Whatever happened to toys in cereal boxes? I remember fighting with my siblings over them. In fact, we had to institute family rules.
- The toy had to fall into your bowl before you could claim it
- No manipulating of the box was allowed (we probably said “no shaking the box”).
- No opening the new box until the old box was finished.
- No peaking in the box.
- No reaching into the box with your hand.
These rules were tough, but family rules were important or chaos would ensue. I remember once when someone took two chocolate Girl Guide Cookies without taking the corresponding amount in vanilla cookies, which was a complete affront to the rules. Let’s just say it wasn’t pretty.
Getting back to cereal prizes, what happened? I have hear several stories and don’t really know which one is true. If you know the true story, please leave me a comment. I would like to know.
I have heard that some of the prizes caused injury because they were ingested by unaware cereal eaters. This seems rather ludicrous because when it came to prizes, I was pretty hyper vigilant to see whether it came into my bowl or not. Then again, perhaps it wasn’t children that these injuries happened to. It very well might have been adults who were eating these sugar laden treats. If these same parents had previously criticized their children’s eating choices, well the irony is just huge then, isn’t it?
I have also heard that in Canada this kind of marketing has been banned by the government. That sort of makes sense. I understand the need to protect children from the evil manipulations of advertisers. However, there seems to be lots of toys marketed to kids at fast food restaurants. This doesn’t really appear to be in any way different. It just changes the nagging factor to a fast food restaurant rather than a supermarket aisle. Since I find myself in the supermarket more often, I can’t really say I mind.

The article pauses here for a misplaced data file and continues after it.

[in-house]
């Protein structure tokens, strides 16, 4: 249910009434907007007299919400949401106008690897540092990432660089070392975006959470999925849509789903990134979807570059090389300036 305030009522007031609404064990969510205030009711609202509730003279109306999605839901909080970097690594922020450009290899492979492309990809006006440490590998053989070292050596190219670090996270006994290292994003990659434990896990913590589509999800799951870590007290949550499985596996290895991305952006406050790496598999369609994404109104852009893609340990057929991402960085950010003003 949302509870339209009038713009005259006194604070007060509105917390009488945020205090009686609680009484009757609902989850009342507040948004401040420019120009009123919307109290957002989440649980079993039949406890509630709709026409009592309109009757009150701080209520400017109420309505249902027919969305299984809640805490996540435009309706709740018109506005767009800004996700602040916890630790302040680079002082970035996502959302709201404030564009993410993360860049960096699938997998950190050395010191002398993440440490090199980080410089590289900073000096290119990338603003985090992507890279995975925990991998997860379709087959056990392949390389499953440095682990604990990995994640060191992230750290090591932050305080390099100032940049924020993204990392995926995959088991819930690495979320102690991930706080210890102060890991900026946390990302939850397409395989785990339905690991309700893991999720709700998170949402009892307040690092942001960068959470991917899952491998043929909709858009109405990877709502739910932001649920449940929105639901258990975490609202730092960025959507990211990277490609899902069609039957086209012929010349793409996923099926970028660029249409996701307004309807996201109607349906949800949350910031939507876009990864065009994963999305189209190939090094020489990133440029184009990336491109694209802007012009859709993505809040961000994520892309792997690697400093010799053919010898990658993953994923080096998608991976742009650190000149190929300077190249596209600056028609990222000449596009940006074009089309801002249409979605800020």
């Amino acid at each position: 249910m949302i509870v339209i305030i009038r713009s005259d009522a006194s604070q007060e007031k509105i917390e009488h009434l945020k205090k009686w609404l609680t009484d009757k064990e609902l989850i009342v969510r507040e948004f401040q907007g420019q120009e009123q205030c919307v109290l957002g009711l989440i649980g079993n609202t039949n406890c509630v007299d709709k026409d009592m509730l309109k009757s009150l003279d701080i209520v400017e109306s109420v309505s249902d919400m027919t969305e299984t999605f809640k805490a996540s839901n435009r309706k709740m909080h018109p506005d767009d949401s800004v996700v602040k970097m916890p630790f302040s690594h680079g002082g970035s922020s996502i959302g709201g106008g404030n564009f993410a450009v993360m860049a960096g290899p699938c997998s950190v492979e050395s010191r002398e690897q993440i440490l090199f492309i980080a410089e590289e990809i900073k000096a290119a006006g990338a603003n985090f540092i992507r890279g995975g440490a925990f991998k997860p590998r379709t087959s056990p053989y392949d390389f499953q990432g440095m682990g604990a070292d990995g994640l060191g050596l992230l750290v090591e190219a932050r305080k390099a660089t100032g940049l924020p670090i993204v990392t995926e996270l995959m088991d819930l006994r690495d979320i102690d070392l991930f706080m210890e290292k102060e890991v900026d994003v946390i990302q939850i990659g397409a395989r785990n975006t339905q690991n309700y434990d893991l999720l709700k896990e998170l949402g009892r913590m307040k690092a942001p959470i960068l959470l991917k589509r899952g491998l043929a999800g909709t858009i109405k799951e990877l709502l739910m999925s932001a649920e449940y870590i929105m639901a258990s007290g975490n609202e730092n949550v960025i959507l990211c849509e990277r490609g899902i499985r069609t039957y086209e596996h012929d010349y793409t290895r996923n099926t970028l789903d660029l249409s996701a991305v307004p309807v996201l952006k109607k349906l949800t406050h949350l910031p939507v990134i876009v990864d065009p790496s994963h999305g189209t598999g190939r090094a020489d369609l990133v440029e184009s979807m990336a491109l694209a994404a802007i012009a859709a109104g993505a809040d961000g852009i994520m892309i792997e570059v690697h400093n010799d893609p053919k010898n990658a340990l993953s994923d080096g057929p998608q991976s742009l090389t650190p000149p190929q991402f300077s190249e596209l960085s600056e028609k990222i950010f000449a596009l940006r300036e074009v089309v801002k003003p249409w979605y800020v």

The last thing I have read is that this kind of marketing doesn’t work on kids today and that digital products or product redemption codes seem to work better. For a certain age group, I really can’t argue with that. Pre-teens and teens would be rather happy with downloadable content, or gift cards. As an adult, I have fallen victim to such forms of advertising. Thanks to Vector cereal I have a bunch of exercise shirts. That one was even more devious because I had to go to the store and pick them up. Thank god it was a running store and not a bike store or hobby shop. They would have had me in their marketing clutches.
In the past, I have received quite a few computer games from cereal companies. I thought this was good because the games weren’t violent first person shooters (or anything to do with zombies). Although they weren’t expressly educational, they were games like boggle, or scrabble. That is to say, they had some redeeming value.
Perhaps it is nostalgia, or perhaps it is the collector in me. (See these posts if you don’t know what I mean) I like the idea of getting something while eating my morning breakfast.
So, this is what I propose. Adult cereal should get more giveaways. These giveaways could include:
- magazines (maybe by giving them away for free we can forestall the demise of print media–or maybe they can give away e-versions)
- bottle openers (you can never have too many)
- first aid kits
- lip balm
- dental floss
I am just thinking off the top of my head. If you have any ideas, do not hesitate to comment. I would love to know what you think.